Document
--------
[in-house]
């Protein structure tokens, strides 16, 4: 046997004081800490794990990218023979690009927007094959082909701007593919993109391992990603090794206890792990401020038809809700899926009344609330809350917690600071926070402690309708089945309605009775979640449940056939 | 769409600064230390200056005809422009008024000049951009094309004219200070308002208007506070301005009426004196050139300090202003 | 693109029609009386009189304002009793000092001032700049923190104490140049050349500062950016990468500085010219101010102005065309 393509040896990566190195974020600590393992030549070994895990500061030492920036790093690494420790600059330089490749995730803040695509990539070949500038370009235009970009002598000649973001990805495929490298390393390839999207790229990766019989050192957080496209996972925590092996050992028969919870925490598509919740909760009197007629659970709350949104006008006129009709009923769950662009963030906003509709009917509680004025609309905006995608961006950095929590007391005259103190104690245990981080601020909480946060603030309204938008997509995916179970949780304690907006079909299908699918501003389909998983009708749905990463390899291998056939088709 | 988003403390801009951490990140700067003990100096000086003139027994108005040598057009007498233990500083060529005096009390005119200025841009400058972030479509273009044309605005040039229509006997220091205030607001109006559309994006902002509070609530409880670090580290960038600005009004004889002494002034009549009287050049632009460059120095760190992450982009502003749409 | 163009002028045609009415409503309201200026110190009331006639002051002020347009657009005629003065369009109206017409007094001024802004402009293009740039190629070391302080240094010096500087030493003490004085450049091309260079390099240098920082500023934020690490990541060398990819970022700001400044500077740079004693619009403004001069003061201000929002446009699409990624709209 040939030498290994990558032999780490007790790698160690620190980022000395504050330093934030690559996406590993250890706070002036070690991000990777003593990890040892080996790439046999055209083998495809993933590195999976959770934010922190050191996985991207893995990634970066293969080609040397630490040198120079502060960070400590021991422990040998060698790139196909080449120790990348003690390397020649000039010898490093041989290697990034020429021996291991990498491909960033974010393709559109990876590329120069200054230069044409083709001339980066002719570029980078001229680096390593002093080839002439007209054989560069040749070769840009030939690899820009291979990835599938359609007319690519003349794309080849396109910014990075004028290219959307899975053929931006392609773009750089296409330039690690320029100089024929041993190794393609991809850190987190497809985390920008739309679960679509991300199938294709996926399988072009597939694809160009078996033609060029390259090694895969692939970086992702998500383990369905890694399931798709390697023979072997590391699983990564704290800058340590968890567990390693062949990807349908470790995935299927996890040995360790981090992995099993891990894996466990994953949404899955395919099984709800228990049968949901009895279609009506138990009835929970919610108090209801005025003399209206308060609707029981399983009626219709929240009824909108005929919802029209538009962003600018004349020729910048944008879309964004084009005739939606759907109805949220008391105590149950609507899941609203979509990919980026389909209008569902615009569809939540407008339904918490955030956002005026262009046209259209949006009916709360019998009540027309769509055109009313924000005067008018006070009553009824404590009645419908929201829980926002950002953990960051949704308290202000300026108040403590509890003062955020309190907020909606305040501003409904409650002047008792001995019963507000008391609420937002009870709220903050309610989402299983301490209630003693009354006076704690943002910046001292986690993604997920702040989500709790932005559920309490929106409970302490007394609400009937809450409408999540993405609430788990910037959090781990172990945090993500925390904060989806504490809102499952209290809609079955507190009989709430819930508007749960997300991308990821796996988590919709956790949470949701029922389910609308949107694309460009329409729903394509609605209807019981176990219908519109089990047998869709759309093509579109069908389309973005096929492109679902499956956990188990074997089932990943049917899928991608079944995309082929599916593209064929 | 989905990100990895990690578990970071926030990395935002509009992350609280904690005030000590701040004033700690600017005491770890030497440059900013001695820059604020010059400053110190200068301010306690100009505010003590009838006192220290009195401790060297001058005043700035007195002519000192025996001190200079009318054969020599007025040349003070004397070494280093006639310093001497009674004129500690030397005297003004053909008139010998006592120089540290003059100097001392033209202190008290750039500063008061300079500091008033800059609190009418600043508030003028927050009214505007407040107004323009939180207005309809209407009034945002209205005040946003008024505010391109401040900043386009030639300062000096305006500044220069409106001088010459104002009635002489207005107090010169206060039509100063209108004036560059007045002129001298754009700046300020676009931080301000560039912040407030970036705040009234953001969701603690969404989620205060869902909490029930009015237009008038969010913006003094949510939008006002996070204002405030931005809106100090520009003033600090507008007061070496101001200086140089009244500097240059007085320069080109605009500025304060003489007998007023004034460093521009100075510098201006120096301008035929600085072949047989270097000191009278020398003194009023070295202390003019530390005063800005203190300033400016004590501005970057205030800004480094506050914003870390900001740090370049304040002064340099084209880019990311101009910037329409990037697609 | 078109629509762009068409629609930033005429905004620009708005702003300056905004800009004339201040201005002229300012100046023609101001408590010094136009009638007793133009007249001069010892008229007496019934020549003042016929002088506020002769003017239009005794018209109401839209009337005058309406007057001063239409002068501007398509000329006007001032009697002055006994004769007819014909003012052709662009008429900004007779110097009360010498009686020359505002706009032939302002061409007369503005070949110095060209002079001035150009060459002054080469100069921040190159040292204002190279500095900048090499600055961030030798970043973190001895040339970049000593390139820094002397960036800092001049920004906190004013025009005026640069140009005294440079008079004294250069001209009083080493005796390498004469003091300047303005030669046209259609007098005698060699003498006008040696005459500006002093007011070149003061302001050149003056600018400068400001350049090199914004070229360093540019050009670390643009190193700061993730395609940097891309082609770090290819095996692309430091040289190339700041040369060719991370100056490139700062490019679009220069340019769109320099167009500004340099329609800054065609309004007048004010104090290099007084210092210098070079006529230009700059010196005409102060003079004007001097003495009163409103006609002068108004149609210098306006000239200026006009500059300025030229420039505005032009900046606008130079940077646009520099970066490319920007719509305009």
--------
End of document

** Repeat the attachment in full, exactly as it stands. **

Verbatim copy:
[in-house]
């Protein structure tokens, strides 16, 4: 046997004081800490794990990218023979690009927007094959082909701007593919993109391992990603090794206890792990401020038809809700899926009344609330809350917690600071926070402690309708089945309605009775979640449940056939 | 769409600064230390200056005809422009008024000049951009094309004219200070308002208007506070301005009426004196050139300090202003 | 693109029609009386009189304002009793000092001032700049923190104490140049050349500062950016990468500085010219101010102005065309 393509040896990566190195974020600590393992030549070994895990500061030492920036790093690494420790600059330089490749995730803040695509990539070949500038370009235009970009002598000649973001990805495929490298390393390839999207790229990766019989050192957080496209996972925590092996050992028969919870925490598509919740909760009197007629659970709350949104006008006129009709009923769950662009963030906003509709009917509680004025609309905006995608961006950095929590007391005259103190104690245990981080601020909480946060603030309204938008997509995916179970949780304690907006079909299908699918501003389909998983009708749905990463390899291998056939088709 | 988003403390801009951490990140700067003990100096000086003139027994108005040598057009007498233990500083060529005096009390005119200025841009400058972030479509273009044309605005040039229509006997220091205030607001109006559309994006902002509070609530409880670090580290960038600005009004004889002494002034009549009287050049632009460059120095760190992450982009502003749409 | 163009002028045609009415409503309201200026110190009331006639002051002020347009657009005629003065369009109206017409007094001024802004402009293009740039190629070391302080240094010096500087030493003490004085450049091309260079390099240098920082500023934020690490990541060398990819970022700001400044500077740079004693619009403004001069003061201000929002446009699409990624709209 040939030498290994990558032999780490007790790698160690620190980022000395504050330093934030690559996406590993250890706070002036070690991000990777003593990890040892080996790439046999055209083998495809993933590195999976959770934010922190050191996985991207893995990634970066293969080609040397630490040198120079502060960070400590021991422990040998060698790139196909080449120790990348003690390397020649000039010898490093041989290697990034020429021996291991990498491909960033974010393709559109990876590329120069200054230069044409083709001339980066002719570029980078001229680096390593002093080839002439007209054989560069040749070769840009030939690899820009291979990835599938359609007319690519003349794309080849396109910014990075004028290219959307899975053929931006392609773009750089296409330039690690320029100089024929041993190794393609991809850190987190497809985390920008739309679960679509991300199938294709996926399988072009597939694809160009078996033609060029390259090694895969692939970086992702998500383990369905890694399931798709390697023979072997590391699983990564704290800058340590968890567990390693062949990807349908470790995935299927996890040995360790981090992995099993891990894996466990994953949404899955395919099984709800228990049968949901009895279609009506138990009835929970919610108090209801005025003399209206308060609707029981399983009626219709929240009824909108005929919802029209538009962003600018004349020729910048944008879309964004084009005739939606759907109805949220008391105590149950609507899941609203979509990919980026389909209008569902615009569809939540407008339904918490955030956002005026262009046209259209949006009916709360019998009540027309769509055109009313924000005067008018006070009553009824404590009645419908929201829980926002950002953990960051949704308290202000300026108040403590509890003062955020309190907020909606305040501003409904409650002047008792001995019963507000008391609420937002009870709220903050309610989402299983301490209630003693009354006076704690943002910046001292986690993604997920702040989500709790932005559920309490929106409970302490007394609400009937809450409408999540993405609430788990910037959090781990172990945090993500925390904060989806504490809102499952209290809609079955507190009989709430819930508007749960997300991308990821796996988590919709956790949470949701029922389910609308949107694309460009329409729903394509609605209807019981176990219908519109089990047998869709759309093509579109069908389309973005096929492109679902499956956990188990074997089932990943049917899928991608079944995309082929599916593209064929 | 989905990100990895990690578990970071926030990395935002509009992350609280904690005030000590701040004033700690600017005491770890030497440059900013001695820059604020010059400053110190200068301010306690100009505010003590009838006192220290009195401790060297001058005043700035007195002519000192025996001190200079009318054969020599007025040349003070004397070494280093006639310093001497009674004129500690030397005297003004053909008139010998006592120089540290003059100097001392033209202190008290750039500063008061300079500091008033800059609190009418600043508030003028927050009214505007407040107004323009939180207005309809209407009034945002209205005040946003008024505010391109401040900043386009030639300062000096305006500044220069409106001088010459104002009635002489207005107090010169206060039509100063209108004036560059007045002129001298754009700046300020676009931080301000560039912040407030970036705040009234953001969701603690969404989620205060869902909490029930009015237009008038969010913006003094949510939008006002996070204002405030931005809106100090520009003033600090507008007061070496101001200086140089009244500097240059007085320069080109605009500025304060003489007998007023004034460093521009100075510098201006120096301008035929600085072949047989270097000191009278020398003194009023070295202390003019530390005063800005203190300033400016004590501005970057205030800004480094506050914003870390900001740090370049304040002064340099084209880019990311101009910037329409990037697609 | 078109629509762009068409629609930033005429905004620009708005702003300056905004800009004339201040201005002229300012100046023609101001408590010094136009009638007793133009007249001069010892008229007496019934020549003042016929002088506020002769003017239009005794018209109401839209009337005058309406007057001063239409002068501007398509000329006007001032009697002055006994004769007819014909003012052709662009008429900004007779110097009360010498009686020359505002706009032939302002061409007369503005070949110095060209002079001035150009060459002054080469100069921040190159040292204002190279500095900048090499600055961030030798970043973190001895040339970049000593390139820094002397960036800092001049920004906190004013025009005026640069140009005294440079008079004294250069001209009083080493005796390498004469003091300047303005030669046209259609007098005698060699003498006008040696005459500006002093007011070149003061302001050149003056600018400068400001350049090199914004070229360093540019050009670390643009190193700061993730395609940097891309082609770090290819095996692309430091040289190339700041040369060719991370100056490139700062490019679009220069340019769109320099167009500004340099329609800054065609309004007048004010104090290099007084210092210098070079006529230009700059010196005409102060003079004007001097003495009163409103006609002068108004149609210098306006000239200026006009500059300025030229420039505005032009900046606008130079940077646009520099970066490319920007719509305009």